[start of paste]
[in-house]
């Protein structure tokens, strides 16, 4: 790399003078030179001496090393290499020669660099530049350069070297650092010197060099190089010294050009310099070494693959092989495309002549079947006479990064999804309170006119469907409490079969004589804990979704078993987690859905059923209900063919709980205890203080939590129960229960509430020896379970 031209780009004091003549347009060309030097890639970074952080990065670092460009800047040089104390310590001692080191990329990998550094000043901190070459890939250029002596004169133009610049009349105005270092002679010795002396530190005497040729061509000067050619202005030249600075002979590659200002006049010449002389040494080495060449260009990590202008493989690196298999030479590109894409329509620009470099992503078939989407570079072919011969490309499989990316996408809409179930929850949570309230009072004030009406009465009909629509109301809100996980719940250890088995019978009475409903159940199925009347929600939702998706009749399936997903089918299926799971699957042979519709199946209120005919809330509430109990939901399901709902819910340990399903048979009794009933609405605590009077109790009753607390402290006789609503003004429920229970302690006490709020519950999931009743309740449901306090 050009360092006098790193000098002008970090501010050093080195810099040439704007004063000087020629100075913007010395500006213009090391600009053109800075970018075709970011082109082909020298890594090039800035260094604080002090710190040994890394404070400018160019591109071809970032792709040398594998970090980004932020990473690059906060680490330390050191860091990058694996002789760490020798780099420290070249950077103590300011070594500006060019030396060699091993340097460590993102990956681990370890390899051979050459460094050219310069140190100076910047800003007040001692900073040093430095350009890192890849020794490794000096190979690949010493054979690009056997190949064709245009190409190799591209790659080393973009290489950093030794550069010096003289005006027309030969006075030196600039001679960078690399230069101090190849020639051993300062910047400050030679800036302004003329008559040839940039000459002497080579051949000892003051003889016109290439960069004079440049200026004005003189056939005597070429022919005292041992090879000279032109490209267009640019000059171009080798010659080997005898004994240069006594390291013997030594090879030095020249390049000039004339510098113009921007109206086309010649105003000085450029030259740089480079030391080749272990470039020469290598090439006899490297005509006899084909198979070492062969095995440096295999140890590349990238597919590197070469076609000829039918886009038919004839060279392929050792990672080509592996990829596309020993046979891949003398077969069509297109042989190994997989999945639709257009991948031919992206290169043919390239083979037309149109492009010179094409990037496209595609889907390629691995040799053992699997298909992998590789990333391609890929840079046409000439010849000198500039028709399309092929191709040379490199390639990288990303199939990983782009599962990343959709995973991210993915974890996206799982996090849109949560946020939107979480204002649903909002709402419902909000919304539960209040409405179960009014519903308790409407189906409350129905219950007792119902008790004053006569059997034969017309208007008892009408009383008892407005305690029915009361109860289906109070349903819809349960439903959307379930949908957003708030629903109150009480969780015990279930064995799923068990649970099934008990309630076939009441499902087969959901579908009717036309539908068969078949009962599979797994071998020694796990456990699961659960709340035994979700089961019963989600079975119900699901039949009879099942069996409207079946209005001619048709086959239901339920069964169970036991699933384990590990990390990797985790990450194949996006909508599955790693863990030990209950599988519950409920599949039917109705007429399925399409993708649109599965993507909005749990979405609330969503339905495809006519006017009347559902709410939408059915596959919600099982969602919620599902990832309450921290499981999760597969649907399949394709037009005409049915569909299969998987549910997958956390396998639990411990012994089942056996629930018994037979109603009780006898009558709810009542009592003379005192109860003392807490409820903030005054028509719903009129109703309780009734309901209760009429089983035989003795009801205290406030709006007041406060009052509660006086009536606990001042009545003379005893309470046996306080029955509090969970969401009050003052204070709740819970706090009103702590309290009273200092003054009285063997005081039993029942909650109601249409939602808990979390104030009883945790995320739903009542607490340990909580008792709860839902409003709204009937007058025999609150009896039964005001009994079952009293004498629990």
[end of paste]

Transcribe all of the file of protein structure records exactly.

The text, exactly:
[in-house]
């Protein structure tokens, strides 16, 4: 790399003078030179001496090393290499020669660099530049350069070297650092010197060099190089010294050009310099070494693959092989495309002549079947006479990064999804309170006119469907409490079969004589804990979704078993987690859905059923209900063919709980205890203080939590129960229960509430020896379970 031209780009004091003549347009060309030097890639970074952080990065670092460009800047040089104390310590001692080191990329990998550094000043901190070459890939250029002596004169133009610049009349105005270092002679010795002396530190005497040729061509000067050619202005030249600075002979590659200002006049010449002389040494080495060449260009990590202008493989690196298999030479590109894409329509620009470099992503078939989407570079072919011969490309499989990316996408809409179930929850949570309230009072004030009406009465009909629509109301809100996980719940250890088995019978009475409903159940199925009347929600939702998706009749399936997903089918299926799971699957042979519709199946209120005919809330509430109990939901399901709902819910340990399903048979009794009933609405605590009077109790009753607390402290006789609503003004429920229970302690006490709020519950999931009743309740449901306090 050009360092006098790193000098002008970090501010050093080195810099040439704007004063000087020629100075913007010395500006213009090391600009053109800075970018075709970011082109082909020298890594090039800035260094604080002090710190040994890394404070400018160019591109071809970032792709040398594998970090980004932020990473690059906060680490330390050191860091990058694996002789760490020798780099420290070249950077103590300011070594500006060019030396060699091993340097460590993102990956681990370890390899051979050459460094050219310069140190100076910047800003007040001692900073040093430095350009890192890849020794490794000096190979690949010493054979690009056997190949064709245009190409190799591209790659080393973009290489950093030794550069010096003289005006027309030969006075030196600039001679960078690399230069101090190849020639051993300062910047400050030679800036302004003329008559040839940039000459002497080579051949000892003051003889016109290439960069004079440049200026004005003189056939005597070429022919005292041992090879000279032109490209267009640019000059171009080798010659080997005898004994240069006594390291013997030594090879030095020249390049000039004339510098113009921007109206086309010649105003000085450029030259740089480079030391080749272990470039020469290598090439006899490297005509006899084909198979070492062969095995440096295999140890590349990238597919590197070469076609000829039918886009038919004839060279392929050792990672080509592996990829596309020993046979891949003398077969069509297109042989190994997989999945639709257009991948031919992206290169043919390239083979037309149109492009010179094409990037496209595609889907390629691995040799053992699997298909992998590789990333391609890929840079046409000439010849000198500039028709399309092929191709040379490199390639990288990303199939990983782009599962990343959709995973991210993915974890996206799982996090849109949560946020939107979480204002649903909002709402419902909000919304539960209040409405179960009014519903308790409407189906409350129905219950007792119902008790004053006569059997034969017309208007008892009408009383008892407005305690029915009361109860289906109070349903819809349960439903959307379930949908957003708030629903109150009480969780015990279930064995799923068990649970099934008990309630076939009441499902087969959901579908009717036309539908068969078949009962599979797994071998020694796990456990699961659960709340035994979700089961019963989600079975119900699901039949009879099942069996409207079946209005001619048709086959239901339920069964169970036991699933384990590990990390990797985790990450194949996006909508599955790693863990030990209950599988519950409920599949039917109705007429399925399409993708649109599965993507909005749990979405609330969503339905495809006519006017009347559902709410939408059915596959919600099982969602919620599902990832309450921290499981999760597969649907399949394709037009005409049915569909299969998987549910997958956390396998639990411990012994089942056996629930018994037979109603009780006898009558709810009542009592003379005192109860003392807490409820903030005054028509719903009129109703309780009734309901209760009429089983035989003795009801205290406030709006007041406060009052509660006086009536606990001042009545003379005893309470046996306080029955509090969970969401009050003052204070709740819970706090009103702590309290009273200092003054009285063997005081039993029942909650109601249409939602808990979390104030009883945790995320739903009542607490340990909580008792709860839902409003709204009937007058025999609150009896039964005001009994079952009293004498629990």